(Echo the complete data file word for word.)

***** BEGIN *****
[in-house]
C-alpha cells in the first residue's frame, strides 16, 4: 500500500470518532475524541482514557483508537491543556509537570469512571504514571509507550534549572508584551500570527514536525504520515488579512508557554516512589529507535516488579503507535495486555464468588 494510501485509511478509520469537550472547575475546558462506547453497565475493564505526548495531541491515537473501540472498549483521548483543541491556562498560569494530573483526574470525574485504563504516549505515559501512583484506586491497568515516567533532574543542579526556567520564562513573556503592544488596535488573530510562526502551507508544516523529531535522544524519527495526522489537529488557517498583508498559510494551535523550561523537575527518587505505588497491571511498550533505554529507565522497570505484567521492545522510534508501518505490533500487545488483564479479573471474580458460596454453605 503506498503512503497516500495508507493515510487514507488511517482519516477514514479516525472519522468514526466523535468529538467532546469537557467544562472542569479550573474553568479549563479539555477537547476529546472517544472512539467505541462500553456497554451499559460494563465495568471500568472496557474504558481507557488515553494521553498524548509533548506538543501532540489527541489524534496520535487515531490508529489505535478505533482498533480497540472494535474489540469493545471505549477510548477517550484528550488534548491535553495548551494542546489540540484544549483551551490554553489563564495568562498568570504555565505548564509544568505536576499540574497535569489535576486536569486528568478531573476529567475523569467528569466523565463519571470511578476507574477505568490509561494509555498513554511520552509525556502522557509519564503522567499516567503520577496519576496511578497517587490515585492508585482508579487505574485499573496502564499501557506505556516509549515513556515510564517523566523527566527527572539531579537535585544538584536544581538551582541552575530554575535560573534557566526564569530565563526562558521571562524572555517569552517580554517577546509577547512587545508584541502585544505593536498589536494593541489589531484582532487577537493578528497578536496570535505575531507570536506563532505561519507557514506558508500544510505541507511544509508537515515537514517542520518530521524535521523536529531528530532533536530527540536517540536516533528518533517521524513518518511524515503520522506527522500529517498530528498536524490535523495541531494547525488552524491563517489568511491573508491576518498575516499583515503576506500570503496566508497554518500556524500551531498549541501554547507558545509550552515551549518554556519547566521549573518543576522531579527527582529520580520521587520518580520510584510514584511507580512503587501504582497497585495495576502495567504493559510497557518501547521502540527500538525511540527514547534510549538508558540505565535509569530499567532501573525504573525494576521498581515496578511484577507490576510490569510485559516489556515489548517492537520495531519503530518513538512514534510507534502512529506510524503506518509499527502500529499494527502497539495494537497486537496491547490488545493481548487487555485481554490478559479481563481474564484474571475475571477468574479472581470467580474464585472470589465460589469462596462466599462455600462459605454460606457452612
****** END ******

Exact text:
[in-house]
C-alpha cells in the first residue's frame, strides 16, 4: 500500500470518532475524541482514557483508537491543556509537570469512571504514571509507550534549572508584551500570527514536525504520515488579512508557554516512589529507535516488579503507535495486555464468588 494510501485509511478509520469537550472547575475546558462506547453497565475493564505526548495531541491515537473501540472498549483521548483543541491556562498560569494530573483526574470525574485504563504516549505515559501512583484506586491497568515516567533532574543542579526556567520564562513573556503592544488596535488573530510562526502551507508544516523529531535522544524519527495526522489537529488557517498583508498559510494551535523550561523537575527518587505505588497491571511498550533505554529507565522497570505484567521492545522510534508501518505490533500487545488483564479479573471474580458460596454453605 503506498503512503497516500495508507493515510487514507488511517482519516477514514479516525472519522468514526466523535468529538467532546469537557467544562472542569479550573474553568479549563479539555477537547476529546472517544472512539467505541462500553456497554451499559460494563465495568471500568472496557474504558481507557488515553494521553498524548509533548506538543501532540489527541489524534496520535487515531490508529489505535478505533482498533480497540472494535474489540469493545471505549477510548477517550484528550488534548491535553495548551494542546489540540484544549483551551490554553489563564495568562498568570504555565505548564509544568505536576499540574497535569489535576486536569486528568478531573476529567475523569467528569466523565463519571470511578476507574477505568490509561494509555498513554511520552509525556502522557509519564503522567499516567503520577496519576496511578497517587490515585492508585482508579487505574485499573496502564499501557506505556516509549515513556515510564517523566523527566527527572539531579537535585544538584536544581538551582541552575530554575535560573534557566526564569530565563526562558521571562524572555517569552517580554517577546509577547512587545508584541502585544505593536498589536494593541489589531484582532487577537493578528497578536496570535505575531507570536506563532505561519507557514506558508500544510505541507511544509508537515515537514517542520518530521524535521523536529531528530532533536530527540536517540536516533528518533517521524513518518511524515503520522506527522500529517498530528498536524490535523495541531494547525488552524491563517489568511491573508491576518498575516499583515503576506500570503496566508497554518500556524500551531498549541501554547507558545509550552515551549518554556519547566521549573518543576522531579527527582529520580520521587520518580520510584510514584511507580512503587501504582497497585495495576502495567504493559510497557518501547521502540527500538525511540527514547534510549538508558540505565535509569530499567532501573525504573525494576521498581515496578511484577507490576510490569510485559516489556515489548517492537520495531519503530518513538512514534510507534502512529506510524503506518509499527502500529499494527502497539495494537497486537496491547490488545493481548487487555485481554490478559479481563481474564484474571475475571477468574479472581470467580474464585472470589465460589469462596462466599462455600462459605454460606457452612